Rupee logged its second weekly decline

Rupee logged its second weekly decline

11 Oct 2019 07:51 PM

Weekly Synopsis


Indian Rupee

Indian rupee logged its second weekly decline against the dollar, due to a sharp uptick in crude oil prices. The unit fell 0.2% this week, adding to last week's 0.5% decline. The pair USDINR closes at 71.02 against the previous weekly close of 70.88 on October 04th, 2019 to a greenback. It trades in a weekly range between 71.22 to 70.79 against the dollar.

India's foreign exchange reserves rose for a second straight week to a record high of $437.83 billion as of the week ended Oct. 4, from $433.59 billion at the end of the prior week, according to central bank data released today. The gain was mainly due to increase in foreign currency assets, that climbed to $405..61 billion from $401.62 billion in the previous week, the data showed.

India's industrial output fell 1.1% in August from a year earlier, government data showed on Friday. Analysts poll had forecast industrial output for the month to have grown at 1.8%. The cumulative growth in April-August over the corresponding period of the previous year was 2.4%.

Moody's Investors Service on Thursday cut its growth forecast for India for the fiscal year that began in April to 5.8% from 6.2% and said a weaker growth outlook will dampen the prospects for fiscal consolidation. The ratings agency had lowered India's growth forecast to 6.2% from 6.8% in August.

Global Market

The dollar index, which measures the greenback against a basket of developed market peers, fell to 98.312 overnight, its lowest in a week, as the Aussie, kiwi and loonie all made gains alongside sterling. On the Sino-U.S. trade front, officials expressed optimism the two sides could be able to ease the trade war. U.S. President Donald Trump said he will meet with Chinese Vice Premier Liu He later in the day and said the first day of trade talks went well.

Sterling surged on Friday to a three-month high as investors rushed to price in the prospect of a last-minute Brexit deal between the European Union and Britain. The pound has rallied more than 3% since Thursday, its biggest two-day gain since mid-June 2016, before the British public voted to leave the EU. The pound rose nearly 2% to a three-month high of $1.2685.

Consumer inflation in the U.S. undershot expectations in September, adding ammunition to those arguing for the Federal Reserve to cut interest rates at its policy meeting at the end of this month. The consumer price index was unchanged on the month and rose only 1.7% on the year, compared to expectations of a 0.1% increase and an annual rate of 1.8%.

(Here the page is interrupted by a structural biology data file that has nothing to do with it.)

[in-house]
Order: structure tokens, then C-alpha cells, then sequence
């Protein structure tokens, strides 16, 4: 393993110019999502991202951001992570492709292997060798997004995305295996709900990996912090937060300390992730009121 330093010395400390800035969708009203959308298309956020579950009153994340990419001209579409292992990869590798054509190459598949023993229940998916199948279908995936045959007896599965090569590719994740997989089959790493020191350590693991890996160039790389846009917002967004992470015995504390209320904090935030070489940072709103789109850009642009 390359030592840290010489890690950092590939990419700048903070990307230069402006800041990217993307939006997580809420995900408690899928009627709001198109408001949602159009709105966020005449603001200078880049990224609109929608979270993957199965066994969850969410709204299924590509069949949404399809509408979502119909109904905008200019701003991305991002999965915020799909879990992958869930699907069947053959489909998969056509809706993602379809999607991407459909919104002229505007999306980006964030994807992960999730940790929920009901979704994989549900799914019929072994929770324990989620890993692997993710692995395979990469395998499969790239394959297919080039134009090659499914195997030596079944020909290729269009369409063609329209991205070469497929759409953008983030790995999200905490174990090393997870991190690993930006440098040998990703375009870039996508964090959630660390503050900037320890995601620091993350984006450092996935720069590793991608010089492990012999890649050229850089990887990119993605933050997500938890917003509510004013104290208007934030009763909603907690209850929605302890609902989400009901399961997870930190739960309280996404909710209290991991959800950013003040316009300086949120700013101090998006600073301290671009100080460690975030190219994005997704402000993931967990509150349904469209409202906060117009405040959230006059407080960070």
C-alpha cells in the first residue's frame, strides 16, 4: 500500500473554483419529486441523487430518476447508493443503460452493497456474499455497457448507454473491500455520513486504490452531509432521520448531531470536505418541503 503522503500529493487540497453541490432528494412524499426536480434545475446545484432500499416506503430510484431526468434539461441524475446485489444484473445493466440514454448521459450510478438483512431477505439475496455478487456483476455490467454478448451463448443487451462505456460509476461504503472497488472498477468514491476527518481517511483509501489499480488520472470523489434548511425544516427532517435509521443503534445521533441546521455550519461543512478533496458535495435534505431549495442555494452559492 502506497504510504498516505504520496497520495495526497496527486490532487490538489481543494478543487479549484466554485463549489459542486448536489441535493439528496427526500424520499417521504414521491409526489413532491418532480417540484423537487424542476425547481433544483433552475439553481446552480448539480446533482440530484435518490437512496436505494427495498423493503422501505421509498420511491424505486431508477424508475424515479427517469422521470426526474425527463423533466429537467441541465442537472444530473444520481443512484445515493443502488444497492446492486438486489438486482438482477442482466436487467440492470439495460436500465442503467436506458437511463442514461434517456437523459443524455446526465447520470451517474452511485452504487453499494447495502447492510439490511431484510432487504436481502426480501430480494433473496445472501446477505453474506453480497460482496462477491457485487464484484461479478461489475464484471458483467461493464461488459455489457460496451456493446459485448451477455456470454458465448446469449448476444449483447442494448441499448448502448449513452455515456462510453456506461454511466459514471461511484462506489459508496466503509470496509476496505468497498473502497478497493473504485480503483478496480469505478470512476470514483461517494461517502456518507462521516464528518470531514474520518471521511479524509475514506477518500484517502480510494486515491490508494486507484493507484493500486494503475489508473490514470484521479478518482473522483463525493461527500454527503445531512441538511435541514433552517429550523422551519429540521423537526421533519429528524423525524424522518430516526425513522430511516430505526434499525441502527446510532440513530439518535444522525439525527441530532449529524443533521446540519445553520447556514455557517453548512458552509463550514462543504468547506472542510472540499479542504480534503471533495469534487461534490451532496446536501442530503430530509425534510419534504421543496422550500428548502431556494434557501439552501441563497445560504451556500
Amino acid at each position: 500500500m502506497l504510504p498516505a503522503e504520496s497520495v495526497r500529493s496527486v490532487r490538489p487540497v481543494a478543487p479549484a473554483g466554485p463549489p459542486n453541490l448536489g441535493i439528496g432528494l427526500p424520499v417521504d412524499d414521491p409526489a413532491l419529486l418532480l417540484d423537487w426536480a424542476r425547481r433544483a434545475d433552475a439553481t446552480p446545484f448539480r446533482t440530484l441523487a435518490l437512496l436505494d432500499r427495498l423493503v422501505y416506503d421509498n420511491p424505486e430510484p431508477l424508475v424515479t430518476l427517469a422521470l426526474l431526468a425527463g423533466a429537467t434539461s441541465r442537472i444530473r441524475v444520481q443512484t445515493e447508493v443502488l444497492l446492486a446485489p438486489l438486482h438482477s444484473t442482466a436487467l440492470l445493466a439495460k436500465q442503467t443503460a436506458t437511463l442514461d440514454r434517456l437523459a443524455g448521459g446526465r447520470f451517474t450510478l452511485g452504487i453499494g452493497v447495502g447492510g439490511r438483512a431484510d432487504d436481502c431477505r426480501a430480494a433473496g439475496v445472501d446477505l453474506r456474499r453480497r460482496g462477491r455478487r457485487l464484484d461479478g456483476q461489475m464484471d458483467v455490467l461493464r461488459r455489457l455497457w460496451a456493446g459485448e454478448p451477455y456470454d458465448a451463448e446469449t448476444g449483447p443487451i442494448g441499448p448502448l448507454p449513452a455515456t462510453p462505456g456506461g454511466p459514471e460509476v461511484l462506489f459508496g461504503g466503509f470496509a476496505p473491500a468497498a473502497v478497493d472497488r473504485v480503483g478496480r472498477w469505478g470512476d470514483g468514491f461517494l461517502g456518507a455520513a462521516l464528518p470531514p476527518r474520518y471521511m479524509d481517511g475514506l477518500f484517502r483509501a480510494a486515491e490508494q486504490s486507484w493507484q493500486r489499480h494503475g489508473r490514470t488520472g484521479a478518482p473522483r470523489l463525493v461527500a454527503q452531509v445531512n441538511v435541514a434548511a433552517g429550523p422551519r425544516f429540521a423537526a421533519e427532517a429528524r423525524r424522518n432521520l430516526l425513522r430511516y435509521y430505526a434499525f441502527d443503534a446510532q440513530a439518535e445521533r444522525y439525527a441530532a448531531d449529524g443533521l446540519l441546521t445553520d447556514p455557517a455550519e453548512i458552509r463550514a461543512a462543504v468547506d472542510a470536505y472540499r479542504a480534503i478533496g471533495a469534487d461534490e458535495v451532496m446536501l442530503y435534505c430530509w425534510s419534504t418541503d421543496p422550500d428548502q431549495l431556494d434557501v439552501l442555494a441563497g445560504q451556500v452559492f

The number of Americans filing applications for unemployment benefits unexpectedly fell last week. Initial claims for state unemployment benefits dropped 10,000 to a seasonally adjusted 210,000 for the week ended Oct. 5, the Labor Department said on Thursday. Data for the prior week was revised to show 1,000 more applications received than previously reported.

U.S. producer prices unexpectedly fell in September. In the 12 months through September the PPI increased 1.4%, the smallest gain since November 2016, after rising 1.8% in August. Economists poll had forecast the PPI nudging up 0.1% in September and advancing 1.8% on a year-on-year basis.

China's services sector grew at its slowest pace in seven months in September. The Caixin/Markit services purchasing managers' index (PMI) fell to 51.3 last month, the weakest since February, versus August's 52.1. It has stayed above the 50-point that separates growth from contraction on a monthly basis since late 2005.

British companies' demand for new staff increased in September at the weakest rate in almost eight years. An index of vacancies in a monthly labor market survey from the Recruitment and Employment Confederation (REC) fell to its lowest since January 2012 at 52.6, down from 52.8 in August.

European Central Bank’s latest stimulus salvo is failing to spark animal spirits, with investor sentiment in the region falling to the lowest level in more than six years. The Sentix economic index for the euro area dropped to -16.8 in October, the weakest level since April 2013.

British house prices rose at the slowest pace in more than six years in September, mortgage lender Halifax said on Monday in a latest sign of how Brexit is weighing on the housing market. House prices rose 1.1% year-on-year after a 1.8% rise in August, Halifax said. On the month, house prices fell 0.4%, after a 0.2% rise in August.

An Iranian-owned oil tanker was struck, probably by missiles, in the Red Sea off Saudi Arabia's coast on Friday, Iranian media said, an incident that if confirmed will stoke tension in a region rattled by attacks on tankers and oil sites since May. Oil prices climbed 2% after reports of the tanker incident, with benchmark Brent and U.S. West Texas Intermediate crude futures both rising more than $1 a barrel. Brent was trading around $60 a barrel on Friday.

Local Market

Indian shares closed higher on Friday as optimism over U.S.-China trade negotiations whetted investor appetite for riskier assets. The broader NSE index ended 0.63% higher at 11,305.05, while the benchmark BSE index closed up 0.65% at 38,127.08. Both indexes closed 1.2% firmer on-week. Metal and information-technology sectors led gains in both indexes. The metals index closed 2.35% firmer, while the IT index ended 1.5% higher.

Cipla Ltd and Infosys were top gainers in the Nifty 50 index, each closing 4% firmer. Yes Bank closed 3.3% lower, making it the top loser in the Nifty index after the lender's single-largest shareholder and co-promoter's family said they were willing to dilute stake if other investors come in.

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